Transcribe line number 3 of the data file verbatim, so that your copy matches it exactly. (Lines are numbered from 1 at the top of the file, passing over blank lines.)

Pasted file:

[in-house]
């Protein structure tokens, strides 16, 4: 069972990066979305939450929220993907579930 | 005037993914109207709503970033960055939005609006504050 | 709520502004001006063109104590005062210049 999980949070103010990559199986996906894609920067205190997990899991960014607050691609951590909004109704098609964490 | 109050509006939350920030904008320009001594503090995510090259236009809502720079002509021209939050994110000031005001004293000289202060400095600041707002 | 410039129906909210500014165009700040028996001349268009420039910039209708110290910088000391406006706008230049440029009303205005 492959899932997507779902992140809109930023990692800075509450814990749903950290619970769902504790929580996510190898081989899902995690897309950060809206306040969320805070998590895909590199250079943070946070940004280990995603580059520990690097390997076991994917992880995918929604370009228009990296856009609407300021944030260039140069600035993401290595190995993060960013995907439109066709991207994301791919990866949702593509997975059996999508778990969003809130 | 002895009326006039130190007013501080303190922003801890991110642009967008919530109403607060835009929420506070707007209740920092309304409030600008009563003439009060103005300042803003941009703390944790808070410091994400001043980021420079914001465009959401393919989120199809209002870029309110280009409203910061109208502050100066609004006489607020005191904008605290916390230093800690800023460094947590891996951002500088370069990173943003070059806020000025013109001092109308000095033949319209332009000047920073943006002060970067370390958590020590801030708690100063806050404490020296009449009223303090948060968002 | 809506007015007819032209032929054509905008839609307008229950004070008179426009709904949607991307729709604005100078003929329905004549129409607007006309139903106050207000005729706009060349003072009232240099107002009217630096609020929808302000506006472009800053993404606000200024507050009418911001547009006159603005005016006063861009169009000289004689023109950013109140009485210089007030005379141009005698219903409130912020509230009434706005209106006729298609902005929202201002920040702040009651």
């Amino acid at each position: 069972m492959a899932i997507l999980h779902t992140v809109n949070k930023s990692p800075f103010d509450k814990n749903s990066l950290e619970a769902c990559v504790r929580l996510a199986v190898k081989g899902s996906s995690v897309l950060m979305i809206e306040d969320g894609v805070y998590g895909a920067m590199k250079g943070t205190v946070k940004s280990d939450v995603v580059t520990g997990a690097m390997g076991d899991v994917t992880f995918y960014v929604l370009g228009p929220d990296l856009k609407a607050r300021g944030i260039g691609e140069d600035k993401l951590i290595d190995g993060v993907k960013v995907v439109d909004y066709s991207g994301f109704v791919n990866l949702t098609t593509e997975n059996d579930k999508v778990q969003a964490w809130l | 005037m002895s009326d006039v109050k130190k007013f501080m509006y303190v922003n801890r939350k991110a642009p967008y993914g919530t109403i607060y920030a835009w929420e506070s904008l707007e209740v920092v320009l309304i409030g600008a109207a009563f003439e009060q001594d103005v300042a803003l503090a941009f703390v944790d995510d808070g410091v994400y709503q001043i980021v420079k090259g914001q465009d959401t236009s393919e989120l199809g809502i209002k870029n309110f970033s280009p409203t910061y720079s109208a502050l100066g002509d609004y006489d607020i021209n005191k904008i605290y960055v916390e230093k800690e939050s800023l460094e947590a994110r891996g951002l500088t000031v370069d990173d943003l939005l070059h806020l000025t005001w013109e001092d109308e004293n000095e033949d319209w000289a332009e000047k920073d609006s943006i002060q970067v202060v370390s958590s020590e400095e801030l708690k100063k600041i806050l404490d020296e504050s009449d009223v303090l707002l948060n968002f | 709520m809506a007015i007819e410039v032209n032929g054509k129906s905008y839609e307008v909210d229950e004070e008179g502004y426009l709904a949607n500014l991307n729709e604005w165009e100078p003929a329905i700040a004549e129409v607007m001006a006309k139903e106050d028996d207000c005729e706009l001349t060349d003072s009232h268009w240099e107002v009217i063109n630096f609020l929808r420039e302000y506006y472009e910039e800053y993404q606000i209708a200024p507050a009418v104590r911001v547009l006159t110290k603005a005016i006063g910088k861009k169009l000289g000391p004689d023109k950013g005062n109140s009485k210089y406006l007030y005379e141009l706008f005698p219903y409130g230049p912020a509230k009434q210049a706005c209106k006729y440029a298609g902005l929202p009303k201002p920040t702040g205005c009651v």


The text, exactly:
């Amino acid at each position: 069972m492959a899932i997507l999980h779902t992140v809109n949070k930023s990692p800075f103010d509450k814990n749903s990066l950290e619970a769902c990559v504790r929580l996510a199986v190898k081989g899902s996906s995690v897309l950060m979305i809206e306040d969320g894609v805070y998590g895909a920067m590199k250079g943070t205190v946070k940004s280990d939450v995603v580059t520990g997990a690097m390997g076991d899991v994917t992880f995918y960014v929604l370009g228009p929220d990296l856009k609407a607050r300021g944030i260039g691609e140069d600035k993401l951590i290595d190995g993060v993907k960013v995907v439109d909004y066709s991207g994301f109704v791919n990866l949702t098609t593509e997975n059996d579930k999508v778990q969003a964490w809130l | 005037m002895s009326d006039v109050k130190k007013f501080m509006y303190v922003n801890r939350k991110a642009p967008y993914g919530t109403i607060y920030a835009w929420e506070s904008l707007e209740v920092v320009l309304i409030g600008a109207a009563f003439e009060q001594d103005v300042a803003l503090a941009f703390v944790d995510d808070g410091v994400y709503q001043i980021v420079k090259g914001q465009d959401t236009s393919e989120l199809g809502i209002k870029n309110f970033s280009p409203t910061y720079s109208a502050l100066g002509d609004y006489d607020i021209n005191k904008i605290y960055v916390e230093k800690e939050s800023l460094e947590a994110r891996g951002l500088t000031v370069d990173d943003l939005l070059h806020l000025t005001w013109e001092d109308e004293n000095e033949d319209w000289a332009e000047k920073d609006s943006i002060q970067v202060v370390s958590s020590e400095e801030l708690k100063k600041i806050l404490d020296e504050s009449d009223v303090l707002l948060n968002f | 709520m809506a007015i007819e410039v032209n032929g054509k129906s905008y839609e307008v909210d229950e004070e008179g502004y426009l709904a949607n500014l991307n729709e604005w165009e100078p003929a329905i700040a004549e129409v607007m001006a006309k139903e106050d028996d207000c005729e706009l001349t060349d003072s009232h268009w240099e107002v009217i063109n630096f609020l929808r420039e302000y506006y472009e910039e800053y993404q606000i209708a200024p507050a009418v104590r911001v547009l006159t110290k603005a005016i006063g910088k861009k169009l000289g000391p004689d023109k950013g005062n109140s009485k210089y406006l007030y005379e141009l706008f005698p219903y409130g230049p912020a509230k009434q210049a706005c209106k006729y440029a298609g902005l929202p009303k201002p920040t702040g205005c009651v």